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For ERP LN feature pack upgrade, what method of install are you using?
Installation Wizard into existing VRC
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Manual into new VRC
19%
Total votes: 31

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2018 Nissan Rogue marks US debut of semi-autonomous ProPilot - Roadshow

cNET.com - News - October 17, 2017 - 4:25pm
It beat the 2018 Nissan Leaf to market, which will also carry this tech.

'First 5G mobile net connection' claimed by Qualcomm

BBC Technology News - October 17, 2017 - 4:13pm
Qualcomm says it has achieved 1Gbps internet speeds using a 5G chip on a mobile device.

Google Doodle celebrates pop icon Selena Quintanilla - CNET

cNET.com - News - October 17, 2017 - 4:00pm
The Doodle marks the 28th anniversary of her first studio album release.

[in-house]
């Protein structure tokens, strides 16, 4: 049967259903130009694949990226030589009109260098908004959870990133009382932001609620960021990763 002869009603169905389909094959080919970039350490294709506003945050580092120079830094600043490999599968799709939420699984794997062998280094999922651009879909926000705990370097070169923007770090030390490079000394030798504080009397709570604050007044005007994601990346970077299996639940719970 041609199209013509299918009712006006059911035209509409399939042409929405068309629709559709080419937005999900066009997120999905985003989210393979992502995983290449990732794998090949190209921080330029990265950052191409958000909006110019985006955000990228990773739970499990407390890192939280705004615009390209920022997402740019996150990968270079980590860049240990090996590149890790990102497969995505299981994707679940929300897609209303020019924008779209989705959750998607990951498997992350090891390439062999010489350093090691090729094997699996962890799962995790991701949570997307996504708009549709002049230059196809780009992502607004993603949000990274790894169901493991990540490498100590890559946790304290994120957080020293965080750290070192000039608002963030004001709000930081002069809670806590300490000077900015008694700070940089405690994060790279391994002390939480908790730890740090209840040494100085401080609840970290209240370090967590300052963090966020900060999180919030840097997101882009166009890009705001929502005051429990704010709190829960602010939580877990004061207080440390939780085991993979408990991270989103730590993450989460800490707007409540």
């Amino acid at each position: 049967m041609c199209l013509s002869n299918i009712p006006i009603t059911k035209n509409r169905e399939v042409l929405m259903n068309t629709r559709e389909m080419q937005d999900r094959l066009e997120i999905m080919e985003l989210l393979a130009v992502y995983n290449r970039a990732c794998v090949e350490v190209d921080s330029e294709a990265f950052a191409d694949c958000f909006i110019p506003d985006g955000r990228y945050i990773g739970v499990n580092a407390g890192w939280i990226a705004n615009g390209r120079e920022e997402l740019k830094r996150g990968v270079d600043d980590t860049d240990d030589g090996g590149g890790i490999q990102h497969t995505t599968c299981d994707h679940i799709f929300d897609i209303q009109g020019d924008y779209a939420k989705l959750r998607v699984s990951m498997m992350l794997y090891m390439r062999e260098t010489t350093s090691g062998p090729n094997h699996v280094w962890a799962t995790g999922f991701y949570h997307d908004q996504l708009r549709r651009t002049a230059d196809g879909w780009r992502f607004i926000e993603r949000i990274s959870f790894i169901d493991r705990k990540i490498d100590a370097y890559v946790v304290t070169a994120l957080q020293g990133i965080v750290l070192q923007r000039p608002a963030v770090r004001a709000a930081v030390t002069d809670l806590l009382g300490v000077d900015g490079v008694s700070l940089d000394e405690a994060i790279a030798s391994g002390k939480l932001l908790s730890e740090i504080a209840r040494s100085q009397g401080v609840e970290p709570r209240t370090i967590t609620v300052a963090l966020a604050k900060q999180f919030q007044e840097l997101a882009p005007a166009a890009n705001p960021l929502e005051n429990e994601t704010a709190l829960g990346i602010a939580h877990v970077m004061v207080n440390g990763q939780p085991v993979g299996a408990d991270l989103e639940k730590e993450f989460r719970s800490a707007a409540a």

Microsoft Surface Book 2 is bigger and better - CNET

cNET.com - News - October 17, 2017 - 3:56pm
A new 15-inch size, updated Intel CPUs and gamer-ready Nvidia graphics hit Microsoft's pro-level Surface two-in-one.

Kaminario wheels out model that makes K2 flash look well flash

The Register - October 17, 2017 - 3:55pm
Surprise! Using our assumptions, our all-flash array costs less than theirs

Kaminario has claimed its all-flash storage arrays have a lower three or five-year cost of ownership than competing products.…

Infiniti's Alexa integration lets you start, lock and unlock at will - Roadshow